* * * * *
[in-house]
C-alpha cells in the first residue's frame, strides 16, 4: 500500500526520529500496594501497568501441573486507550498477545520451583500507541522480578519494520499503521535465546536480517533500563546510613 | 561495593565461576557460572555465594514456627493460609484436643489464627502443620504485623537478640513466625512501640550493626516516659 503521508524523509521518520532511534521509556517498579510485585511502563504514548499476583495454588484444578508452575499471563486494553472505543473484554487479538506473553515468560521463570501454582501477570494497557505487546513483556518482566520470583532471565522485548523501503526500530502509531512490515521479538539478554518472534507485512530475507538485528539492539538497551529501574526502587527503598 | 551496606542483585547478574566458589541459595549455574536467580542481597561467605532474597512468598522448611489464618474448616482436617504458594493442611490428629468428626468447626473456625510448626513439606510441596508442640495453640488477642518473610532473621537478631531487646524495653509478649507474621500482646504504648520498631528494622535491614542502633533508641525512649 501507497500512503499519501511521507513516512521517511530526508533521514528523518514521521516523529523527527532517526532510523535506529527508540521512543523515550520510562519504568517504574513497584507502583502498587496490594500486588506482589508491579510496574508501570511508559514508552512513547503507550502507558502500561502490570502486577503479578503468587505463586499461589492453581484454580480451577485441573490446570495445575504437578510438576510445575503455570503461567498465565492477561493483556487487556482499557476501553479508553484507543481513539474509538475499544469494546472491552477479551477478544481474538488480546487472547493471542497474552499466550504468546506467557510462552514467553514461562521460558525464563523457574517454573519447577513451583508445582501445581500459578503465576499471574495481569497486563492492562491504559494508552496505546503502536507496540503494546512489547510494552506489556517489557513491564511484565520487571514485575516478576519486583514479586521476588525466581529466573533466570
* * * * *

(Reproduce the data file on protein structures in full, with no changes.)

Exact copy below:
[in-house]
C-alpha cells in the first residue's frame, strides 16, 4: 500500500526520529500496594501497568501441573486507550498477545520451583500507541522480578519494520499503521535465546536480517533500563546510613 | 561495593565461576557460572555465594514456627493460609484436643489464627502443620504485623537478640513466625512501640550493626516516659 503521508524523509521518520532511534521509556517498579510485585511502563504514548499476583495454588484444578508452575499471563486494553472505543473484554487479538506473553515468560521463570501454582501477570494497557505487546513483556518482566520470583532471565522485548523501503526500530502509531512490515521479538539478554518472534507485512530475507538485528539492539538497551529501574526502587527503598 | 551496606542483585547478574566458589541459595549455574536467580542481597561467605532474597512468598522448611489464618474448616482436617504458594493442611490428629468428626468447626473456625510448626513439606510441596508442640495453640488477642518473610532473621537478631531487646524495653509478649507474621500482646504504648520498631528494622535491614542502633533508641525512649 501507497500512503499519501511521507513516512521517511530526508533521514528523518514521521516523529523527527532517526532510523535506529527508540521512543523515550520510562519504568517504574513497584507502583502498587496490594500486588506482589508491579510496574508501570511508559514508552512513547503507550502507558502500561502490570502486577503479578503468587505463586499461589492453581484454580480451577485441573490446570495445575504437578510438576510445575503455570503461567498465565492477561493483556487487556482499557476501553479508553484507543481513539474509538475499544469494546472491552477479551477478544481474538488480546487472547493471542497474552499466550504468546506467557510462552514467553514461562521460558525464563523457574517454573519447577513451583508445582501445581500459578503465576499471574495481569497486563492492562491504559494508552496505546503502536507496540503494546512489547510494552506489556517489557513491564511484565520487571514485575516478576519486583514479586521476588525466581529466573533466570